The Awakening, by Kelley Armstrong

Kelley Armstrong’s 2008 novel The Summoning was her first attempt at writing teen fiction, and a rousing success. Set in the same world as her Women of the Underworld series, The Summoning introduced 15-year-old Chloe Saunders, an aspiring film student with an unfortunate habit of falling into conversations with ghosts. Worried about schizophrenia, Chloe ends up at Lyle House, a group home for troubled teens, where she discovers that her powers aren’t the result of mental illness. They’re real, and the seemingly benevolent staff of Lyle House wants to control them.

The Summoning ends with an escape attempt by Chloe and three of her housemates: Simon, Derek, and Rae. By the opening chapters of The Awakening, the second book in the series, Chloe and Rae have been recaptured. Chloe manages to escape again, this time accompanied by sharp-tongued, bratty Tori, who has never forgiven Chloe for attracting Simon’s notice. When the girls reconnect with Simon and Derek, the foursome set off on a quest to find the boys’ family friend, who might—if they’re a lot luckier than they’ve been thus far—be willing to help them.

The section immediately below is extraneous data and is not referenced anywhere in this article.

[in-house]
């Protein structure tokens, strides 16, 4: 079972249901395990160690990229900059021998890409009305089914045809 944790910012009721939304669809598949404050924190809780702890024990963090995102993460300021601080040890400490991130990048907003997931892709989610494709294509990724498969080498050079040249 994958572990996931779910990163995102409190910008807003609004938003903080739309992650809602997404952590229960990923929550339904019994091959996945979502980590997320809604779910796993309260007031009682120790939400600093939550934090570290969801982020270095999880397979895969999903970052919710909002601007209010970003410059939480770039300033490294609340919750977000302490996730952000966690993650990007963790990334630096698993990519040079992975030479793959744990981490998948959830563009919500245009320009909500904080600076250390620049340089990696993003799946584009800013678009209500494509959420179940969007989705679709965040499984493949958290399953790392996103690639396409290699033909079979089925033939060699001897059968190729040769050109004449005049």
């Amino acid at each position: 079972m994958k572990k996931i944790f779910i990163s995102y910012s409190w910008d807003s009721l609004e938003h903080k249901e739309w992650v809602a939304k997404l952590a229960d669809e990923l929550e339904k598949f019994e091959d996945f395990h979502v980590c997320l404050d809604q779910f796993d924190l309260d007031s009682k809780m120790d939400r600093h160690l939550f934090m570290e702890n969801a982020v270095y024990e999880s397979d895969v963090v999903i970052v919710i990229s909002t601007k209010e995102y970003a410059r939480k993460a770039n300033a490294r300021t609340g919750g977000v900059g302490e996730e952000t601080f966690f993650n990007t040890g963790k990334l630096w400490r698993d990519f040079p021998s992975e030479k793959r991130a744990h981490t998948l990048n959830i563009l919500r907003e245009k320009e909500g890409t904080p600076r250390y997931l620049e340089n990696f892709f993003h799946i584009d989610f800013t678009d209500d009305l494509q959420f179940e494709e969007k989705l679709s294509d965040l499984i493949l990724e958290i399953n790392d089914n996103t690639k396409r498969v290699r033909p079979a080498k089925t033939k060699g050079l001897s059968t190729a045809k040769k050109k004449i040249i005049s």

The Awakening is such fast-paced, page-turning fun that it took me nearly 35 chapters to realize that nothing much actually happens in it. Sure, relationships deepen, we learn more about the characters, and Armstrong tosses in a few action sequences, but the lion’s share of the story is devoted to tense scenes between Chloe and Derek as they skulk around New York State—and even their relationship goes nowhere! It’s entertaining enough, but it reads like a well written but ultimately unfulfilling romantic fanfic, not a full-blown series installment.

Not that I object to romantic fanfics, mind you. It’s just that this series is a trilogy, and Armstrong has just fobbed her readers off with 300+ pages of half-answered questions and an unconsummated romantic frission between her two leads. This wouldn’t be so bad in an open-ended series, but the Darkest Powers books are now two-thirds complete, and we’re not much better off than we were at the end of The Summoning. The third book in this series (The Reckoning, due out in 2010) better knock this trilogy out of the park, because I’d hate to think of such a promising beginning dissolving into the G-rated equivalent of a Laurell K. Hamilton book: lots of horror and romantic angst, but very little actual plot.
Posted by: Julia, Last edit by: Julianka


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